Monday, 18 April 2011
And I live by the river
Yes the Thames. We named our son Jerome K after the author of Three Men in a Boat, the story of three men (and a dog) on and in the River Thames. And now live by the river in Richmond.
The Thames is just a tad under 220 miles long (that’s the imperial way of saying a sniff under 350 km), from the village of Kemble to the sea. The Thames Path follows the river for 184 miles, and I navigated about 2 of them this morning – from Kew Green to Richmond.
There is 7 m (let me go metric) difference between low and high tide at London bridge, and near where we live the water certainly gets sucked up substantially each day or so. The Thames is tidal from Teddington Lock, oddly a few km above the Richmond Lock which I would have thought made the water pretty fresh between Richmond and Teddington.
The Thames is described as ‘the cleanest river in the world that flows through a major city’ by the Woodlands Junior School in Tonbridge, Kent. This comes off the back of being so polluted fifty years ago that it was described biologically dead. By this they meant there was no oxygen at all in a 20 km stretch, although as an algal guy I bet some of my biology was thriving even back then.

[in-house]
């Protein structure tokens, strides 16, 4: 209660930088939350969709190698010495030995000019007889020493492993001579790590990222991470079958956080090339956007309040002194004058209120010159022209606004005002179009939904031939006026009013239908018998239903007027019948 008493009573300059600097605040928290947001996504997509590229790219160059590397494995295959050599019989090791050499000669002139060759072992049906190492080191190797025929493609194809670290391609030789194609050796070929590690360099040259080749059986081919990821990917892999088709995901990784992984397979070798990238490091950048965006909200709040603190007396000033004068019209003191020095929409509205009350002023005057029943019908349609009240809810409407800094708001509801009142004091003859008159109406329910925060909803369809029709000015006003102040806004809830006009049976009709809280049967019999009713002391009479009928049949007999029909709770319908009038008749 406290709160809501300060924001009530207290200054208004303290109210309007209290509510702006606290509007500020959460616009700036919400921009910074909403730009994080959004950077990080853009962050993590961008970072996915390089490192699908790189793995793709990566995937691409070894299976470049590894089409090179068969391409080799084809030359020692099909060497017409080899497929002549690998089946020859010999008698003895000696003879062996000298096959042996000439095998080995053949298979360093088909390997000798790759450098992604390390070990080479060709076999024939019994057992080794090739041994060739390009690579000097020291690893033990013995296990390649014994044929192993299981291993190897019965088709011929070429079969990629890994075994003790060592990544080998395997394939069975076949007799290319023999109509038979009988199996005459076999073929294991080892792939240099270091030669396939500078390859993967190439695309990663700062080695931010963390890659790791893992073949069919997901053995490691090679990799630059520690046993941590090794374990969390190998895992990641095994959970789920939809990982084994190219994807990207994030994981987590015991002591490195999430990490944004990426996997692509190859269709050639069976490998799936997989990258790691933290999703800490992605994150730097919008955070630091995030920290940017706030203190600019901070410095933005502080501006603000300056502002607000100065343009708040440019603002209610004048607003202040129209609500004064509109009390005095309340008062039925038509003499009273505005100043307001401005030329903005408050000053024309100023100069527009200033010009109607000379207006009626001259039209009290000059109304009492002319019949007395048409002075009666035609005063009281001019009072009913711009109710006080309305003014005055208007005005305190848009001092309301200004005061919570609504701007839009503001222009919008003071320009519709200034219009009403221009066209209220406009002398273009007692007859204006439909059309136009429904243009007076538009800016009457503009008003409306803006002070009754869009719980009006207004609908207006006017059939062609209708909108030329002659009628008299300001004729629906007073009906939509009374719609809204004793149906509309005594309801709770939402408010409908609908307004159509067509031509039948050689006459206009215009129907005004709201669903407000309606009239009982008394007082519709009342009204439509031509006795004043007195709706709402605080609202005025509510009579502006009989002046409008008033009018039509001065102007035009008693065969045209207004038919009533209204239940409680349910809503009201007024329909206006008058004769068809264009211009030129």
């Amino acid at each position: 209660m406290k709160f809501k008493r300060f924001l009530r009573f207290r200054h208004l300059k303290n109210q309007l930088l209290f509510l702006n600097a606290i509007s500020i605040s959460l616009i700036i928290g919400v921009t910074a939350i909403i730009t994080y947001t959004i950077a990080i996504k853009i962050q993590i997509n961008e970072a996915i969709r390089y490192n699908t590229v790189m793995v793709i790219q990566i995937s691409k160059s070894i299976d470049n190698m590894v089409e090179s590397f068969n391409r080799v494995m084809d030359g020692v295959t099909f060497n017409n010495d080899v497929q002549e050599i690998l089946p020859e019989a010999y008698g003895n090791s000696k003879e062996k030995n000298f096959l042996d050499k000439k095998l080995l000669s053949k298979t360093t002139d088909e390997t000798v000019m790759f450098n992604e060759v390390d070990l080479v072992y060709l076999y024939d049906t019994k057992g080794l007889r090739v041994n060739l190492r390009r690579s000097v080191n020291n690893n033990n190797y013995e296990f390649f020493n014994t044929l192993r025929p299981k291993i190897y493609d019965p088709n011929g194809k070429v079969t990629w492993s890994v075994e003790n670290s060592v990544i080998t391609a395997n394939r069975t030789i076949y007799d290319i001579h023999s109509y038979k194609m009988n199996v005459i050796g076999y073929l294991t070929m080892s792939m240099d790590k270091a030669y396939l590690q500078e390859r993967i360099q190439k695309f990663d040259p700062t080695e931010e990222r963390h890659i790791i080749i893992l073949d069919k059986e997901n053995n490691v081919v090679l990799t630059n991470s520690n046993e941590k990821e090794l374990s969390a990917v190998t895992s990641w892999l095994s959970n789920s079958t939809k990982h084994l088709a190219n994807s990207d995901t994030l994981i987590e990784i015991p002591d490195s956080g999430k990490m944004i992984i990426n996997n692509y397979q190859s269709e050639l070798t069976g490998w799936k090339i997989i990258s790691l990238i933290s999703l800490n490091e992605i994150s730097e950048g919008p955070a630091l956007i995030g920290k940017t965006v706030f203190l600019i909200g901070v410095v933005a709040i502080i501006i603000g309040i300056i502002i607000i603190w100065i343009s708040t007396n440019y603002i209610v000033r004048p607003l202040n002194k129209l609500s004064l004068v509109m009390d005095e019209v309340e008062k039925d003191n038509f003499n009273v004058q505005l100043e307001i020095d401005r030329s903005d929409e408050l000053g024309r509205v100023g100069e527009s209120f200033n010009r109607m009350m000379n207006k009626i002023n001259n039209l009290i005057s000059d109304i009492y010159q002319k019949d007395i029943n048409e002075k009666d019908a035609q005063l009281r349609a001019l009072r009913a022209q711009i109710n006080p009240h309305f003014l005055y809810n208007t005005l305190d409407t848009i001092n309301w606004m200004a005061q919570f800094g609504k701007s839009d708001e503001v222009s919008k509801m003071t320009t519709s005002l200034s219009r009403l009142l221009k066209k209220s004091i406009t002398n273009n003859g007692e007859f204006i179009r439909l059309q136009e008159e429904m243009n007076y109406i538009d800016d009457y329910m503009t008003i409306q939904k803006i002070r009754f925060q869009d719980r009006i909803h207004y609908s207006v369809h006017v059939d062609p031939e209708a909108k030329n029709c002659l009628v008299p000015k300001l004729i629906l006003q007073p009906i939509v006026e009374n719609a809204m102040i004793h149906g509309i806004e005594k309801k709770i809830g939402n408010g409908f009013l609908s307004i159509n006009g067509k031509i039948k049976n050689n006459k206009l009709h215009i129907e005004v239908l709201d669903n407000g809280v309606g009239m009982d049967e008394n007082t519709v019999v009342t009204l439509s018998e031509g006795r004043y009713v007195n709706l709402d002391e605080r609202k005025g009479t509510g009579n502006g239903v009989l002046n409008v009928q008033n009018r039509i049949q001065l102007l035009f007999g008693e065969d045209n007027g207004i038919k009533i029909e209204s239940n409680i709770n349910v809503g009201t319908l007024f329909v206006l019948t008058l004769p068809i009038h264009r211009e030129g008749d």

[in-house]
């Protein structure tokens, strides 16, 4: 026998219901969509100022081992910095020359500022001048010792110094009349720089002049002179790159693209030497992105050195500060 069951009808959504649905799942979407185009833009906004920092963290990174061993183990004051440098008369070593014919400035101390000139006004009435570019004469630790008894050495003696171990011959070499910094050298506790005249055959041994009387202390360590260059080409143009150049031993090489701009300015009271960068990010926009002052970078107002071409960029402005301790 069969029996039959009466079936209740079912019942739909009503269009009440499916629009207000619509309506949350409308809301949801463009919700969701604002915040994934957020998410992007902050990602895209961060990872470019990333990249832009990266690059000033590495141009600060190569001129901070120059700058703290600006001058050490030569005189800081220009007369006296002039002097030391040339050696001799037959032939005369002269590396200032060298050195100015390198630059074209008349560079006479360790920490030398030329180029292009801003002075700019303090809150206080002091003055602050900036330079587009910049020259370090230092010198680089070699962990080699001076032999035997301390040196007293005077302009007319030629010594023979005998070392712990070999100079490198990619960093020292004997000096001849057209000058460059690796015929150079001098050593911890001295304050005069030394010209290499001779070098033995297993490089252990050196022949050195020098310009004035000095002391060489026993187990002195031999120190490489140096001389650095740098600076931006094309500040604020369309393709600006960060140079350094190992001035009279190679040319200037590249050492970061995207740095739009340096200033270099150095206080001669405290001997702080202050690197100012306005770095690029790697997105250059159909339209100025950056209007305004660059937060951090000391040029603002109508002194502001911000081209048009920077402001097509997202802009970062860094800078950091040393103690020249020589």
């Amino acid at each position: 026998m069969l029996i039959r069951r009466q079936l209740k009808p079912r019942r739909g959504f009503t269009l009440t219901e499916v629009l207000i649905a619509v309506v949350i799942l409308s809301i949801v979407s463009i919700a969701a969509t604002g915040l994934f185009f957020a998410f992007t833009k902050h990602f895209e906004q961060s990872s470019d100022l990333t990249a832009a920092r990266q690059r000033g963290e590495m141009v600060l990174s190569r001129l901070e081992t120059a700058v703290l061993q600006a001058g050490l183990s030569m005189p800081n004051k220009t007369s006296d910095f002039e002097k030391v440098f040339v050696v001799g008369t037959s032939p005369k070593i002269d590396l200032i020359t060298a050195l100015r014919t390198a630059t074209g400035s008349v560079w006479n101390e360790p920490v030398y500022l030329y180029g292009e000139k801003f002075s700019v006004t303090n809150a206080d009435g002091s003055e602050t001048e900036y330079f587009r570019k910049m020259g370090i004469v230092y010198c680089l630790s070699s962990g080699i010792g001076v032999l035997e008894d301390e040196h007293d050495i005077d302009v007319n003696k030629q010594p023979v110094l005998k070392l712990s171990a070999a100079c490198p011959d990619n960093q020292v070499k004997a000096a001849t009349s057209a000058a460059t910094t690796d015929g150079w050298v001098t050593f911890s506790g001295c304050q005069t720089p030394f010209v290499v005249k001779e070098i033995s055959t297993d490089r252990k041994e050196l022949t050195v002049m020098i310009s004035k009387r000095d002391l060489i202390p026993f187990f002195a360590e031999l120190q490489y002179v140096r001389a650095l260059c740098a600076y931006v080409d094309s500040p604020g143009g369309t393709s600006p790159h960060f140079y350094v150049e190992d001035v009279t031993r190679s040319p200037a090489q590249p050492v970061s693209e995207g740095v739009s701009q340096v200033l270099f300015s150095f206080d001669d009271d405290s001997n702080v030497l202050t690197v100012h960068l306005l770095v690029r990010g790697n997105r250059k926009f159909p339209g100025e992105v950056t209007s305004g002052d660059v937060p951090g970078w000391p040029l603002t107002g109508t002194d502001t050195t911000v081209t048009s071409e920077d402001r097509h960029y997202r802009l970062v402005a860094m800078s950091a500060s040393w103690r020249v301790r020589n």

National Geographic in 2005 reported 130 seals being spotted in the Thames, dolphins frolicking upstream of London Bridge and the first Sea Horse found in the estuary for 30 years.
This is a far cry from 1858, when Parliament was ‘dissolved’ due the ‘big stink’ caused by the stench of raw sewage. Twenty years later a steamship sank with most of the 600 passengers dying after being overcome by the ‘noxious cocktail of human and industrial filth’.
Today the river looked just fine. A little chocolate-coloured, but I was brought up near the Yarra River in Melbourne so no problem there. Kayakers paddled past so I wait eagerly for my Beachcomber Barracuta to arrive (along with a bit of house furniture).
Although I walked under chestnuts, elms and assorted deciduous trees, passed by nodding bluebells, and peered into the green murky ponds for algae, this was a largely plant-free walk and posting.
Plenty of time, and potential, for botany.